Robert Rodriguez doesn’t run with the pack. Indeed, having the courage of his convictions has made this independent thinker one of the most successful money managers for almost three decades.
Honored with a trio of Morningstar Manager awards (2008, 2001, 1994), Rodriguez is CEO of First Pacific Advisors, which manages about $11.5 billion in institutional and mutual fund assets.
A long-term value manager, Rodriguez, 60, is president and CIO of FPA Capital Fund and FPA New Income. The latter hasn’t had a down year in more than 32. Rodriguez favors out-of-favor industries and, in fixed-income, invests in high-quality bonds with the focus on capital preservation and total return.
Well known for forecasting the global financial meltdown, Rodriguez, starting as early as 2007, moved to a cash level nearly 12 times that of the industry’s. For his prudence, he would ultimately withstand strong shareholder criticism and redemptions.
In 1971 the Culver City, Calif., native — whose BS in business administration (magna cum laude) and MBA are both from the University of Southern California — started out at Transamerica Investment Services. He then went to Kaufman & Broad as senior portfolio manager in the chairman’s department. By 1983 he had joined FPA, the following year leading the acquisition of two Transamerica funds that turned into the high performing FPA Capital and
FPA New Income.
Appointed CEO in 2000, Rodriguez led the 2006 buy-back of the firm from its large insurance-company parent, Old Mutual. FPA is based in Lake Tahoe, Nevada — where Rodriguez now makes his office — and Los Angeles.
In January 2010, the money manager begins a one-year sabbatical; he plans to return to FPA in a supporting role.
In an illuminating, wide-ranging chat with Research this past September, Rodriguez talked about going on leave, the Obama administration and his cautious outlook for the economy and markets for next year.
How did you first become interested in finance?
I was a coin collector starting at about 6 years old. I’d go through the cash boxes of local stores and gas stations. When I was 12, I saw a movie on the New York Stock Exchange. I thought it looked like one of the biggest casinos in the world. That caught my attention.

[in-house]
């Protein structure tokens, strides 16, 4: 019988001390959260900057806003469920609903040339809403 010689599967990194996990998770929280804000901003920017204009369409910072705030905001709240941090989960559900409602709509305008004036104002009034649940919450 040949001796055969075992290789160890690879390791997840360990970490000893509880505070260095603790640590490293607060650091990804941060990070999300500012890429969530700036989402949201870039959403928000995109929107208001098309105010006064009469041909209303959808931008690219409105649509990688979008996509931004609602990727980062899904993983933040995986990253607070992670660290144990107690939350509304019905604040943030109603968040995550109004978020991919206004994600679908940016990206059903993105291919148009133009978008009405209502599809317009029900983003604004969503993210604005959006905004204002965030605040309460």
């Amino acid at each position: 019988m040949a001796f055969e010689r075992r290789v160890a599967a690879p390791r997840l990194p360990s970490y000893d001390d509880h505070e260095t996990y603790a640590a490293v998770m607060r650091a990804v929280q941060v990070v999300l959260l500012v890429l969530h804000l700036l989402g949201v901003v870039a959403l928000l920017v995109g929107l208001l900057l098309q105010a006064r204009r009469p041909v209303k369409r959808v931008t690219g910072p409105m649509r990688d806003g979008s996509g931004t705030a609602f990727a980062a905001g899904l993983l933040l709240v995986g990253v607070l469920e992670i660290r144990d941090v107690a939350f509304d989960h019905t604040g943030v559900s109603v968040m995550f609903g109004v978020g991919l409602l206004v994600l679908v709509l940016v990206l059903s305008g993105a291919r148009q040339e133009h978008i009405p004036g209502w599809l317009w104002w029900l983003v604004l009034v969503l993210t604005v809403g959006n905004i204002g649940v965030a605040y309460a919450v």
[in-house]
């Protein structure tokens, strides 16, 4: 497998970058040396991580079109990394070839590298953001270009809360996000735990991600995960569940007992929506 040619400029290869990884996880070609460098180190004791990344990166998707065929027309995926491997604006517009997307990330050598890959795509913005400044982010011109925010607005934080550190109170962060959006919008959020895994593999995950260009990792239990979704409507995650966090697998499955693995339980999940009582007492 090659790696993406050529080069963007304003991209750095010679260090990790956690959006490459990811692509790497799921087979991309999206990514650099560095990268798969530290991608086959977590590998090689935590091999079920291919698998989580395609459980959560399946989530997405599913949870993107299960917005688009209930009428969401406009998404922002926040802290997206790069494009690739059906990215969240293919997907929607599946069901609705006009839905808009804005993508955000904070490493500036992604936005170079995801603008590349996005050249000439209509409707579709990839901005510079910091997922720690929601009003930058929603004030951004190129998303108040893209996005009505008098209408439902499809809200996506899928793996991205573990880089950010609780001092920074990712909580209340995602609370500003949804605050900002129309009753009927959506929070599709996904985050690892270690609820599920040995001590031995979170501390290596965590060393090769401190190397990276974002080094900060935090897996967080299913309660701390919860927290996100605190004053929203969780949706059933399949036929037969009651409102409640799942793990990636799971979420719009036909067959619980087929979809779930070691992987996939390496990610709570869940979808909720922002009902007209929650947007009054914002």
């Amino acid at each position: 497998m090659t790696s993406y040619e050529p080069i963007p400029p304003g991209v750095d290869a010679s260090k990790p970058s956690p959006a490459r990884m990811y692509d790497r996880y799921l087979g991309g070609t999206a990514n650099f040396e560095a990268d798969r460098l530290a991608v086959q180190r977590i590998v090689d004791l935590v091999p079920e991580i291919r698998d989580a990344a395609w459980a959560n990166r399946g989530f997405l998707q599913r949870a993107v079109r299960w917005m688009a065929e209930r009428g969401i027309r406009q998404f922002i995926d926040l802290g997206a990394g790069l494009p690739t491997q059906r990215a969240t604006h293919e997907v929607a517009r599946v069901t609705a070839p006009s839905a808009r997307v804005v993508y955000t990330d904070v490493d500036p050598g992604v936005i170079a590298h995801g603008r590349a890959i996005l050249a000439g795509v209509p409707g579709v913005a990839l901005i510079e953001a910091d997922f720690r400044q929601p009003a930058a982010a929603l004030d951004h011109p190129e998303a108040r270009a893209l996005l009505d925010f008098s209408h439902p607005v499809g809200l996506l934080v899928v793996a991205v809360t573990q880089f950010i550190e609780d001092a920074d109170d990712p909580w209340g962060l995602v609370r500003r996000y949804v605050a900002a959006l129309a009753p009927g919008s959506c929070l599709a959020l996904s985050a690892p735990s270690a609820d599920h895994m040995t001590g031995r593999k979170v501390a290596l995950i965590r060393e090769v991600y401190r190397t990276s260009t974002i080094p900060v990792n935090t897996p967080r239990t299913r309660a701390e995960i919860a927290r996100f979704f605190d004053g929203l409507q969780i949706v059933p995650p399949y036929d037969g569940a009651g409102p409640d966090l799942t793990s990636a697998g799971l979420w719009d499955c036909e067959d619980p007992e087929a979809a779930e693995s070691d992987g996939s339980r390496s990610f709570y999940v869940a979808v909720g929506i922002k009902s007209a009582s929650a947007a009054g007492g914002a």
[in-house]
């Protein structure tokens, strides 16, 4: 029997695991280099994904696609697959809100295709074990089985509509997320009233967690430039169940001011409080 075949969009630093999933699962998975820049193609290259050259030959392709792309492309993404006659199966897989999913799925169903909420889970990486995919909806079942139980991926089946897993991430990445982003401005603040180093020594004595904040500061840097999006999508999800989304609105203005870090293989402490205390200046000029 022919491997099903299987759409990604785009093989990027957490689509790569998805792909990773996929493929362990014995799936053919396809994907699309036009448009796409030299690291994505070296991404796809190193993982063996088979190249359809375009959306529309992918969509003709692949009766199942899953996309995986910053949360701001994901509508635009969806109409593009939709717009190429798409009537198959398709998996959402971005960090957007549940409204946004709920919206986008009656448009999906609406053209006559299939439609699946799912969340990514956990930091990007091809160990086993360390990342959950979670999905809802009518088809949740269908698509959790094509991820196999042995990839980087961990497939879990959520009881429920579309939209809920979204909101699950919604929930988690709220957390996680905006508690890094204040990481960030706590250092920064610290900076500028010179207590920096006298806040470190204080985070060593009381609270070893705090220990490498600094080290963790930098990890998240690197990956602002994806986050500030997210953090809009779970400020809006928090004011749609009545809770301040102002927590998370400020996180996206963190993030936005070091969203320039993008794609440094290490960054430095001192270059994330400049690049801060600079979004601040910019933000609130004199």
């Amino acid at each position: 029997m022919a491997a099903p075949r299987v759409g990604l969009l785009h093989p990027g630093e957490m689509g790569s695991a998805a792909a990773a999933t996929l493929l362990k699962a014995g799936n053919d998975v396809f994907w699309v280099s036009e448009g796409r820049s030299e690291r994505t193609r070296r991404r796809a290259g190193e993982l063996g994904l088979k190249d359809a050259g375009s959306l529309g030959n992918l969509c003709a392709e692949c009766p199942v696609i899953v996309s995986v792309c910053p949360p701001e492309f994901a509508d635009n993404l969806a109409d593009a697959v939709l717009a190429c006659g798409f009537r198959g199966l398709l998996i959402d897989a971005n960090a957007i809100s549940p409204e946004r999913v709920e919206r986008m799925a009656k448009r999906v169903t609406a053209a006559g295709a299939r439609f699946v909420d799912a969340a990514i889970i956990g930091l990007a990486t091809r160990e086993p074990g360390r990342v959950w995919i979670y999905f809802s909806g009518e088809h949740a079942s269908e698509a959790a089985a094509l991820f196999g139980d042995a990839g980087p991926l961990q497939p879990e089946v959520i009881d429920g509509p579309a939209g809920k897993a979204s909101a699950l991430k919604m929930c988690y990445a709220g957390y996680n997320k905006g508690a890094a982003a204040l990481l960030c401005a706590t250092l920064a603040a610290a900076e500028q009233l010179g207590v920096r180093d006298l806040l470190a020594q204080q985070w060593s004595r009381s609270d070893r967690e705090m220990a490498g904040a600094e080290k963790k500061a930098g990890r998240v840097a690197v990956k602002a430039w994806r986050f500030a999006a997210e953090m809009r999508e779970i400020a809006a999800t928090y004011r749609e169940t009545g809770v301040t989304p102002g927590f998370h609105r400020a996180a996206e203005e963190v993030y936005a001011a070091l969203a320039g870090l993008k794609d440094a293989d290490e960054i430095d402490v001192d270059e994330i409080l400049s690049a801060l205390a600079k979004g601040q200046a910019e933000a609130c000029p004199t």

How would you describe the status of the financial markets today?
Nothing has been learned from this last crisis. The aspect of destroying other people’s money seems to have dissipated. There’s a false sense of security. What I see isn’t the risk of loss but the risk of missing the rally.
The stock market is highly speculative; it’s discounting robust earnings growth for 2010. People will be disappointed. We’ve crossed over into a new financial era.
What do you think of President Obama’s plan to overhaul the financial system?
I don’t’ agree with it. He’s trying to put more centralized power into the Federal Reserve. None of our regulatory agencies exercised the authority they had to preclude the financial crisis. They blew it. The Fed and Treasury did not have a clue about its magnitude and breadth when it began.
People look for hides to hang in the corporate area. But I’ve seen no hides hung at the regulatory agencies for what they missed.
What about the President’s proposal to revamp health care?
It’s a very, very high-risk maneuver. Every single forecast of what the cost would be for every entitlement program that has been initiated since FDR has been off by magnitudes. So should I trust the forecasts of today regarding health care? Absolutely not. I look at the ballooning debt and potential policies that could come, and I believe they’re playing with nitroglycerin. Do you approve of Ben S. Bernanke’s second-term appointment as Federal Reserve chair?
At least 70 percent of the economists were in favor of his reinstallment. Probably at least 70 percent of economists didn’t have a clue about the financial crisis occurring either. The Fed has stabilized the economy to a degree by flooding the system with money…But at what price longer term?
How is your attitude reflected in the investments you’ve made over the last year?
The buy program we had in the equity area last year, from October 7 to December 26, and which started again in late February, was the largest in dollars in FPA’s history.
The last purchases we made were in early March. Starting in about [late July], we have been gradually reducing positions.
That means you’re cautious.
Very. One has to be highly circumspect of what is transpiring in our economic system. I do not trust Congress or the executive branch — and the regulatory agencies are not enhancing my confidence.
What are your expectations for the stock market in 2010?
The question is: What will top-line revenue growth be? With what the federal government has thrown at the economy, there was bound to be a bounce. But has this led to a sustainable economic recovery? I don’t believe so.
Growth has come as a function of cost reductions, not top-line growth.
FPA Capital had a loss last year. How is it doing now?
If you’re measuring the short term, we did take a hit. But if you’re measuring the long term, we made the right decisions. Today I’m within about 8 percent of where we were at the beginning of 2008, and the markets are still 22 percent to 29 percent away. So we went down less than the market, and we’ve come back stronger than the market.
What’s your outlook for bonds?
We’re highly aggressive in our bond management: high quality bonds with a duration of barely over one year. The growth in Treasury debt is at an unsustainably high level. If present trends continue, we will have a fiscal crisis at the federal level within five to seven years. If the health care plan is passed, I would move up that time-frame.
Do you think the recession is really at an end?